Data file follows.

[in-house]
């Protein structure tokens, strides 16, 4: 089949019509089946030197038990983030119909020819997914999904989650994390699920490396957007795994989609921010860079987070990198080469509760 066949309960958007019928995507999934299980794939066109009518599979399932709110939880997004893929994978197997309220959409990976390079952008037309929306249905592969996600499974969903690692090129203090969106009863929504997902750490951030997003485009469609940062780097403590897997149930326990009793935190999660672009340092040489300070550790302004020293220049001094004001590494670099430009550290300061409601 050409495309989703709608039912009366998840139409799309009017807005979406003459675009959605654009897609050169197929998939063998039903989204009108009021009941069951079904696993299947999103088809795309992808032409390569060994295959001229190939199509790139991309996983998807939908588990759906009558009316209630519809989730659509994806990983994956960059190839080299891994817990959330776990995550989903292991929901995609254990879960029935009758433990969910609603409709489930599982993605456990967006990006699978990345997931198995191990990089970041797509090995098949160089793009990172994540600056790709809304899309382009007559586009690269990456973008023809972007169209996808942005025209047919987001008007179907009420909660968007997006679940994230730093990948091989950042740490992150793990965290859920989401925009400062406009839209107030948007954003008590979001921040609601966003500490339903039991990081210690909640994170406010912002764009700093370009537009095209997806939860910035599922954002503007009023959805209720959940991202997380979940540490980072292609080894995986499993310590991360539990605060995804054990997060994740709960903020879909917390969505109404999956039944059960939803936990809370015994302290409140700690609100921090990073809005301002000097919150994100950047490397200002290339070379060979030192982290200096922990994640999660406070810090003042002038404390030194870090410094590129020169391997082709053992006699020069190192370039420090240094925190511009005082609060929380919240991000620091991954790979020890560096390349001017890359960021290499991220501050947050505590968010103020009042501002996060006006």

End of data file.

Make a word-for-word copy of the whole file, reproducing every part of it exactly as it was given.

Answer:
[in-house]
């Protein structure tokens, strides 16, 4: 089949019509089946030197038990983030119909020819997914999904989650994390699920490396957007795994989609921010860079987070990198080469509760 066949309960958007019928995507999934299980794939066109009518599979399932709110939880997004893929994978197997309220959409990976390079952008037309929306249905592969996600499974969903690692090129203090969106009863929504997902750490951030997003485009469609940062780097403590897997149930326990009793935190999660672009340092040489300070550790302004020293220049001094004001590494670099430009550290300061409601 050409495309989703709608039912009366998840139409799309009017807005979406003459675009959605654009897609050169197929998939063998039903989204009108009021009941069951079904696993299947999103088809795309992808032409390569060994295959001229190939199509790139991309996983998807939908588990759906009558009316209630519809989730659509994806990983994956960059190839080299891994817990959330776990995550989903292991929901995609254990879960029935009758433990969910609603409709489930599982993605456990967006990006699978990345997931198995191990990089970041797509090995098949160089793009990172994540600056790709809304899309382009007559586009690269990456973008023809972007169209996808942005025209047919987001008007179907009420909660968007997006679940994230730093990948091989950042740490992150793990965290859920989401925009400062406009839209107030948007954003008590979001921040609601966003500490339903039991990081210690909640994170406010912002764009700093370009537009095209997806939860910035599922954002503007009023959805209720959940991202997380979940540490980072292609080894995986499993310590991360539990605060995804054990997060994740709960903020879909917390969505109404999956039944059960939803936990809370015994302290409140700690609100921090990073809005301002000097919150994100950047490397200002290339070379060979030192982290200096922990994640999660406070810090003042002038404390030194870090410094590129020169391997082709053992006699020069190192370039420090240094925190511009005082609060929380919240991000620091991954790979020890560096390349001017890359960021290499991220501050947050505590968010103020009042501002996060006006």